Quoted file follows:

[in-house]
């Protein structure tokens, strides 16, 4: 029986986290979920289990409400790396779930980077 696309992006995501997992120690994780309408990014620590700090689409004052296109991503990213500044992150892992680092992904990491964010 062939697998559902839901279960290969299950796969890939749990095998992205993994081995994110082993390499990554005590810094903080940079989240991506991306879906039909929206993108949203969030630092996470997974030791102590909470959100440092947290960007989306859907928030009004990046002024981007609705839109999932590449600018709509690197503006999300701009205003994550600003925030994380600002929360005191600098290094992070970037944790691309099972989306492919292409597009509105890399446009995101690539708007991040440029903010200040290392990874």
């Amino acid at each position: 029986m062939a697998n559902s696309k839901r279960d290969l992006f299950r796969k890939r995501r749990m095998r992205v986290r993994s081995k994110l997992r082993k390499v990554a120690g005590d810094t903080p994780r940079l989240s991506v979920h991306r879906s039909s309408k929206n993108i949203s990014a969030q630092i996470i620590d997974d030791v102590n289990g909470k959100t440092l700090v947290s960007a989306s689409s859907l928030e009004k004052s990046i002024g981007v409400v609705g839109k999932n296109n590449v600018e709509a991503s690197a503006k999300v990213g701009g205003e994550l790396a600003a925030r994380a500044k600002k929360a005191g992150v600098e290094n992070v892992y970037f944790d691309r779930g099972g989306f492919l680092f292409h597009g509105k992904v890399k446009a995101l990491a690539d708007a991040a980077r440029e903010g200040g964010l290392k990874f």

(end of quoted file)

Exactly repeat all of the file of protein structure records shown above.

[in-house]
């Protein structure tokens, strides 16, 4: 029986986290979920289990409400790396779930980077 696309992006995501997992120690994780309408990014620590700090689409004052296109991503990213500044992150892992680092992904990491964010 062939697998559902839901279960290969299950796969890939749990095998992205993994081995994110082993390499990554005590810094903080940079989240991506991306879906039909929206993108949203969030630092996470997974030791102590909470959100440092947290960007989306859907928030009004990046002024981007609705839109999932590449600018709509690197503006999300701009205003994550600003925030994380600002929360005191600098290094992070970037944790691309099972989306492919292409597009509105890399446009995101690539708007991040440029903010200040290392990874």
């Amino acid at each position: 029986m062939a697998n559902s696309k839901r279960d290969l992006f299950r796969k890939r995501r749990m095998r992205v986290r993994s081995k994110l997992r082993k390499v990554a120690g005590d810094t903080p994780r940079l989240s991506v979920h991306r879906s039909s309408k929206n993108i949203s990014a969030q630092i996470i620590d997974d030791v102590n289990g909470k959100t440092l700090v947290s960007a989306s689409s859907l928030e009004k004052s990046i002024g981007v409400v609705g839109k999932n296109n590449v600018e709509a991503s690197a503006k999300v990213g701009g205003e994550l790396a600003a925030r994380a500044k600002k929360a005191g992150v600098e290094n992070v892992y970037f944790d691309r779930g099972g989306f492919l680092f292409h597009g509105k992904v890399k446009a995101l990491a690539d708007a991040a980077r440029e903010g200040g964010l290392k990874f």